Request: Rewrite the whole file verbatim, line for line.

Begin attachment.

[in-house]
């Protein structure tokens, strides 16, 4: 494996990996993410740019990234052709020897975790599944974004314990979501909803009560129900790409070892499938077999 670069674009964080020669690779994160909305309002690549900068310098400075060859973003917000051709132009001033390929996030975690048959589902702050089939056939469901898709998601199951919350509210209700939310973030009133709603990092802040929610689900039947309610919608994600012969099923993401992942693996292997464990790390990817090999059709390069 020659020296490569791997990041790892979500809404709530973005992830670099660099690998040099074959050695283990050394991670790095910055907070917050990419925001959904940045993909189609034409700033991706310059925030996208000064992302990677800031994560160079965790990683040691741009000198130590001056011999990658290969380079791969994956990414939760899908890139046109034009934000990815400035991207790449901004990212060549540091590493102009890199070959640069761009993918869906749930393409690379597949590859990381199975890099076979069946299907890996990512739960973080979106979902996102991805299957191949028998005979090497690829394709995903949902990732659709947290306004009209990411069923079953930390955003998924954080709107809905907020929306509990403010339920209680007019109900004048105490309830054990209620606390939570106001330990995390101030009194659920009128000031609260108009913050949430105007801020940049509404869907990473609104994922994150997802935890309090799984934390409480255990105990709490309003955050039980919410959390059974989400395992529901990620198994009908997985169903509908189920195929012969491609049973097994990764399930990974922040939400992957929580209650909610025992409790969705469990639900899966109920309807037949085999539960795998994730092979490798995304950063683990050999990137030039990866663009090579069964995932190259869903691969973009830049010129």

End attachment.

[in-house]
């Protein structure tokens, strides 16, 4: 494996990996993410740019990234052709020897975790599944974004314990979501909803009560129900790409070892499938077999 670069674009964080020669690779994160909305309002690549900068310098400075060859973003917000051709132009001033390929996030975690048959589902702050089939056939469901898709998601199951919350509210209700939310973030009133709603990092802040929610689900039947309610919608994600012969099923993401992942693996292997464990790390990817090999059709390069 020659020296490569791997990041790892979500809404709530973005992830670099660099690998040099074959050695283990050394991670790095910055907070917050990419925001959904940045993909189609034409700033991706310059925030996208000064992302990677800031994560160079965790990683040691741009000198130590001056011999990658290969380079791969994956990414939760899908890139046109034009934000990815400035991207790449901004990212060549540091590493102009890199070959640069761009993918869906749930393409690379597949590859990381199975890099076979069946299907890996990512739960973080979106979902996102991805299957191949028998005979090497690829394709995903949902990732659709947290306004009209990411069923079953930390955003998924954080709107809905907020929306509990403010339920209680007019109900004048105490309830054990209620606390939570106001330990995390101030009194659920009128000031609260108009913050949430105007801020940049509404869907990473609104994922994150997802935890309090799984934390409480255990105990709490309003955050039980919410959390059974989400395992529901990620198994009908997985169903509908189920195929012969491609049973097994990764399930990974922040939400992957929580209650909610025992409790969705469990639900899966109920309807037949085999539960795998994730092979490798995304950063683990050999990137030039990866663009090579069964995932190259869903691969973009830049010129």